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Dietetics students learn while making a difference in the community
Author: FMHS Marketing & Communications / FGGW Bemarking & Kommunikasie – Sue Segar
Published: 03/10/2020

Packing food parcels, developing recipes for nutritious immune-boosting soups and teaching schoolchildren basic gardening skills.

These were just a few of the activities in which final-year dietetics students from the Division of Human Nutrition took part recently as part of their Ukwanda rural rotation, which requires them to do work in rural communities.

Every year, the final-year dietetics students do a six-week integrated community-based rural rotation, during which they put their skills into practice. The rotation usually takes place at one of two rural training platforms, one located in Worcester and the other in Hermanus. Due to the restrictions brought about by Covid-19, these training platforms could not be accessed, so, this year the rotation took on a different format. The Ukwanda rotation was shortened to five weeks, of which three weeks were done online, and the other two weeks were completed at different locations where the non-governmental organisation (NGO), Sprouting Minds, operates. These are in Durbanville, Klipheuwel and Fisantekraal. The students' programme was adapted in line with Covid-19 nutrition-specific specifications.

Four groups, each comprising eight or 11 students, completed the Ukwanda rotation – and each group was tasked to publish a newsletter listing all their activities during this unusual year. The newsletter of the third group of eight students, which was titled "Ukwanda Times", summarised the work they did in the three communities mentioned above.

Lynette Daniels, Ukwanda co-ordinator and lecturer in community nutrition, explained that the purpose of the six-week Ukwanda dietetics rotation was to expose students to the three fields of dietetics (community nutrition, therapeutic nutrition and food service management) and to expose them to the practice, so that they can become equipped to work effectively in the South African public health context.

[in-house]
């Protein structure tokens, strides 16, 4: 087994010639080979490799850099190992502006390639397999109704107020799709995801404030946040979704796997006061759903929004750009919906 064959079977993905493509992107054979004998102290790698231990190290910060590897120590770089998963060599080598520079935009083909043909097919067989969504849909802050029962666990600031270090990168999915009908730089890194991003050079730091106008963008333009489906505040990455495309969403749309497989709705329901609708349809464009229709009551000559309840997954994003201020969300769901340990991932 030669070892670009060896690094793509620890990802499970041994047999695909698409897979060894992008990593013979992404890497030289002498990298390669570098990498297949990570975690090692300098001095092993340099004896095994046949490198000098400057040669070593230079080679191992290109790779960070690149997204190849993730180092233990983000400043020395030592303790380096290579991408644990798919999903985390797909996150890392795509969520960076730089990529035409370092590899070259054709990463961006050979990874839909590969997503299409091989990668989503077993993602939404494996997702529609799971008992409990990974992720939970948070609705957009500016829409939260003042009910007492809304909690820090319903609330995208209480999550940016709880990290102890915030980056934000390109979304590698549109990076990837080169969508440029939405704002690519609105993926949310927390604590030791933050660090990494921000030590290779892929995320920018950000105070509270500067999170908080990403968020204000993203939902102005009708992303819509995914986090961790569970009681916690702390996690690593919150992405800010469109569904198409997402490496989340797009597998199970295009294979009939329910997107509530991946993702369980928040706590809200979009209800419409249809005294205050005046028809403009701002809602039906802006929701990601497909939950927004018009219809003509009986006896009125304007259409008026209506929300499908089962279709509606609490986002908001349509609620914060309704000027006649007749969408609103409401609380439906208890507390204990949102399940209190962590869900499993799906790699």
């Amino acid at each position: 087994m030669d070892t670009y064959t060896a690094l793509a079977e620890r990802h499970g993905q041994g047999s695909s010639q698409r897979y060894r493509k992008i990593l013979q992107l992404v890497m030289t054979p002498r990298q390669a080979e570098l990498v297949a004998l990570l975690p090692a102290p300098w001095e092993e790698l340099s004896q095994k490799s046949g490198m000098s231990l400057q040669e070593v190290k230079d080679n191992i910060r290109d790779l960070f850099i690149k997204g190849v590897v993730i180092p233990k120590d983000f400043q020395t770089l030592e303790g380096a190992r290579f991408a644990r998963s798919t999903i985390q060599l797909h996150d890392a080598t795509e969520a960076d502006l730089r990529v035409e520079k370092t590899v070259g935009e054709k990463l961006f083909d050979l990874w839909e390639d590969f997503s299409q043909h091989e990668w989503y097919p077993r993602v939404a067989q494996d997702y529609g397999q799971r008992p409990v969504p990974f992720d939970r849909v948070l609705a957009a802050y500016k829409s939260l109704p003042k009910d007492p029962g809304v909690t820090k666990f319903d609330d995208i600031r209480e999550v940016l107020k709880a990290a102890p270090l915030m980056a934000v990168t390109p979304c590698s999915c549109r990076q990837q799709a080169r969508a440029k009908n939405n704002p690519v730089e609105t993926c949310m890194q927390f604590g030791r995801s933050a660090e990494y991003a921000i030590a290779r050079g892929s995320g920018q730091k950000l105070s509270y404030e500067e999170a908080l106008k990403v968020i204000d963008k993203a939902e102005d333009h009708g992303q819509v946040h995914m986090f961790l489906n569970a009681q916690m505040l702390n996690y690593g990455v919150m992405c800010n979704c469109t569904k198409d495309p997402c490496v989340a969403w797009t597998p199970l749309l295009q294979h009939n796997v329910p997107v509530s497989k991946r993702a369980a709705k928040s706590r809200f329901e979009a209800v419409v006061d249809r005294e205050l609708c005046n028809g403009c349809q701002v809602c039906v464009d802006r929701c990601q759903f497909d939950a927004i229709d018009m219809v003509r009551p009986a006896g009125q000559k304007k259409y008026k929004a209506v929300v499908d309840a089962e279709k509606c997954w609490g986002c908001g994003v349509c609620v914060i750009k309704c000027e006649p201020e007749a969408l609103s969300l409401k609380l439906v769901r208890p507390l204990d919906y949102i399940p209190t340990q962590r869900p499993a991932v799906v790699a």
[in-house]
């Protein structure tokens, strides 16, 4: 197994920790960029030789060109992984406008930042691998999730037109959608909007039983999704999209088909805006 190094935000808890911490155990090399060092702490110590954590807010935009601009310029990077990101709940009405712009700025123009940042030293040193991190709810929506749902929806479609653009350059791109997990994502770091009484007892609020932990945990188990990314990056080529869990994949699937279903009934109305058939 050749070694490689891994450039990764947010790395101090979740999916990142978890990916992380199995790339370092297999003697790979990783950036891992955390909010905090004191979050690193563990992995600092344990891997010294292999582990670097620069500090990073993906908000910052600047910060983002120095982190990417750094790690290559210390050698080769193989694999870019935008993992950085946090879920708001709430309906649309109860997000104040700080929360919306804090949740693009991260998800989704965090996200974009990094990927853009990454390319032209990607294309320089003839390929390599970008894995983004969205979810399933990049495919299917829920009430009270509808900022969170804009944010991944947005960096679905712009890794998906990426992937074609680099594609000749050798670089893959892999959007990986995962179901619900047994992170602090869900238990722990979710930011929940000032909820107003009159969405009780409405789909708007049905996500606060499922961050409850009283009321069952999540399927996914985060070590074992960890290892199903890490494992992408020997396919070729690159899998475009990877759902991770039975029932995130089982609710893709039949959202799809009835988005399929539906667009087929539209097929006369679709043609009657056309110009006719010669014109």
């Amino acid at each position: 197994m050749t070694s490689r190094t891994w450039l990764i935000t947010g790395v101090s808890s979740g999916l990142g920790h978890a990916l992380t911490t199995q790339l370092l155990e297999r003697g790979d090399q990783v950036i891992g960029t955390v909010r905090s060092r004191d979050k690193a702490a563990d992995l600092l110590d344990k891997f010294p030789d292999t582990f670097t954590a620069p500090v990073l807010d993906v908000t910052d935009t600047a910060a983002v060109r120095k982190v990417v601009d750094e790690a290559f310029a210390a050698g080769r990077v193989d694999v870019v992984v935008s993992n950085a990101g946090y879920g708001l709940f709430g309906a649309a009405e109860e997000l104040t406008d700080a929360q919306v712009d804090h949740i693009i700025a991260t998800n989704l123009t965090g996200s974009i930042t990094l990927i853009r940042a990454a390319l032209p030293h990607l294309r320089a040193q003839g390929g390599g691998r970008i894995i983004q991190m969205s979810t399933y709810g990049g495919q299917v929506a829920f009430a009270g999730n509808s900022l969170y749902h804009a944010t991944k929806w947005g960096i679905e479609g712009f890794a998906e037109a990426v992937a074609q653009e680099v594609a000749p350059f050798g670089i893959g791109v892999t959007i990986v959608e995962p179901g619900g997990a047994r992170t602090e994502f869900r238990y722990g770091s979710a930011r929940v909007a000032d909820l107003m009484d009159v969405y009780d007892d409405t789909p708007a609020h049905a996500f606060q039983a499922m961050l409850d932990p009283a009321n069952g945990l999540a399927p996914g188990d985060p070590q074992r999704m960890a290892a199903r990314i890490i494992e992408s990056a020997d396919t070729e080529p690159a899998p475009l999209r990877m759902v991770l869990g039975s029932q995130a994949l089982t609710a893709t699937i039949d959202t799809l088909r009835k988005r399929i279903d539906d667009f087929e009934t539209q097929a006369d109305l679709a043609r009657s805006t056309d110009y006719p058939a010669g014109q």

In their newsletter the students described how, among other things, they packed 106 food parcels at the Durbanville congregation, during the month of August with Sprouting Minds, for families who were struggling to buy food during the lockdown period.

They were also tasked with developing a recipe for a nutritious soup that could be prepared on a large scale for Fisantekraal residents. “The recipe we chose was a curry and red lentil soup, which also contained tomatoes, spinach, potatoes and split peas."

In addition, they were asked to develop a healthy spread that was high in protein and energy, and which could be used to make sandwiches.

“We made a roast garlic and lentil spread … it was enjoyed by the women of the Fisantekraal community," they wrote in their newsletter.

The students also did a health promotion activity on hypertension, which was aimed at raising awareness of this condition, and also educating women on the possible negative effects of having high blood pressure.

“The health promotion session included dancing, which encouraged physical activity … this was such a fun-filled educational activity."

The newsletter also described how the students taught junior school pupils about the benefits of plants and gardening. This included showing them how to make a trench garden, how to improve the nutritive value of soil, and how to plant vegetables and flowers. “This was a great physical development activity, because gardening helps learners to practice both gross and fine motor skills, acquire a sense of responsibility, and realise the benefits of nutrition by establishing the connection between what is grown, and what is needed for a proper diet."

They also helped community gardeners to increase their gardening skills, and trained community healthcare workers on the mid-upper-arm-circumference (MUAC) assessment for monitoring growth or identifying any signs of growth faltering.

 “Poverty, hunger, food insecurity, communicable and non-communicable diseases were prevalent in all the communities in which we worked," wrote the students.

In the future, they agreed that there should be collaboration at all levels of healthcare delivery to sustain community development. “Innovation by health professionals is crucial for addressing barriers, with the foundation laying at the realisation of basic needs," they concluded.

Students wrote about their Ukwanda rotation experiences in glowing terms.

“After the enriching and humbling experience of being exposed to the lifestyle of Fisantekraal as a whole, I've gained insight into how to manage myself and my patients in future community practice," said Georgia Burnett.

“Ukwanda made me realise I enjoy working hands-on within the rural community. This experience showed me my strengths and what I needed to work on," said Sitaara Dhansay.

“Nutrition advocacy is possible through strengthening community action and fostering conducive environments. Eating healthy is an essential habit - cultivate it," wrote Nonofo Batshani.

“This rotation showed me that we as dietitians can make a huge change by just being there and showing up. When we showed up for the gardening project at the school, seeing their smiles was the best reward," said Alicia Terblanche.

“I have been able to reconnect with the reason I wanted to go into NGO work, which I had decided to focus on at the beginning of this degree. The block has been a rewarding experience," said Fatima Sulaiman.